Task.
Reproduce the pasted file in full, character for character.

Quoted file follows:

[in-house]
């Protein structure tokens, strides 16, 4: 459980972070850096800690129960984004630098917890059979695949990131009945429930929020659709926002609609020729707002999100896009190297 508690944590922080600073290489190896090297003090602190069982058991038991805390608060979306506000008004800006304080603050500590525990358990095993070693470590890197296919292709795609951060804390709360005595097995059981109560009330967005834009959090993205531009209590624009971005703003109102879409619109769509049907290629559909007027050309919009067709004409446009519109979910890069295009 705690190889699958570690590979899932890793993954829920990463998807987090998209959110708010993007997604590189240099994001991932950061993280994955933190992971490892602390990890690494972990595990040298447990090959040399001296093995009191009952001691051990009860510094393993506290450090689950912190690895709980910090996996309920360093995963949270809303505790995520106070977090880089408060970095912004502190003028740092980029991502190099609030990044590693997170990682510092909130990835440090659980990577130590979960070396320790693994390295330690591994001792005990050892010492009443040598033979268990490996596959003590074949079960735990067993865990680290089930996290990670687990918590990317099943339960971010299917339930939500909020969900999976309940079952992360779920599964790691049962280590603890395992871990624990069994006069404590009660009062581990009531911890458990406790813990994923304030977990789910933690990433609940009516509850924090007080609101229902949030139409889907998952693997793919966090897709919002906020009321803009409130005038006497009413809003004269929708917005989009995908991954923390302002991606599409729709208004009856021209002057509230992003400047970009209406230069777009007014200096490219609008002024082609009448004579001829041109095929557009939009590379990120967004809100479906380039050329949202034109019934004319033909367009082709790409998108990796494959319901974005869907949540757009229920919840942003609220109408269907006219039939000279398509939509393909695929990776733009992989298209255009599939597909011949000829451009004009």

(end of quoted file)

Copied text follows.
[in-house]
């Protein structure tokens, strides 16, 4: 459980972070850096800690129960984004630098917890059979695949990131009945429930929020659709926002609609020729707002999100896009190297 508690944590922080600073290489190896090297003090602190069982058991038991805390608060979306506000008004800006304080603050500590525990358990095993070693470590890197296919292709795609951060804390709360005595097995059981109560009330967005834009959090993205531009209590624009971005703003109102879409619109769509049907290629559909007027050309919009067709004409446009519109979910890069295009 705690190889699958570690590979899932890793993954829920990463998807987090998209959110708010993007997604590189240099994001991932950061993280994955933190992971490892602390990890690494972990595990040298447990090959040399001296093995009191009952001691051990009860510094393993506290450090689950912190690895709980910090996996309920360093995963949270809303505790995520106070977090880089408060970095912004502190003028740092980029991502190099609030990044590693997170990682510092909130990835440090659980990577130590979960070396320790693994390295330690591994001792005990050892010492009443040598033979268990490996596959003590074949079960735990067993865990680290089930996290990670687990918590990317099943339960971010299917339930939500909020969900999976309940079952992360779920599964790691049962280590603890395992871990624990069994006069404590009660009062581990009531911890458990406790813990994923304030977990789910933690990433609940009516509850924090007080609101229902949030139409889907998952693997793919966090897709919002906020009321803009409130005038006497009413809003004269929708917005989009995908991954923390302002991606599409729709208004009856021209002057509230992003400047970009209406230069777009007014200096490219609008002024082609009448004579001829041109095929557009939009590379990120967004809100479906380039050329949202034109019934004319033909367009082709790409998108990796494959319901974005869907949540757009229920919840942003609220109408269907006219039939000279398509939509393909695929990776733009992989298209255009599939597909011949000829451009004009």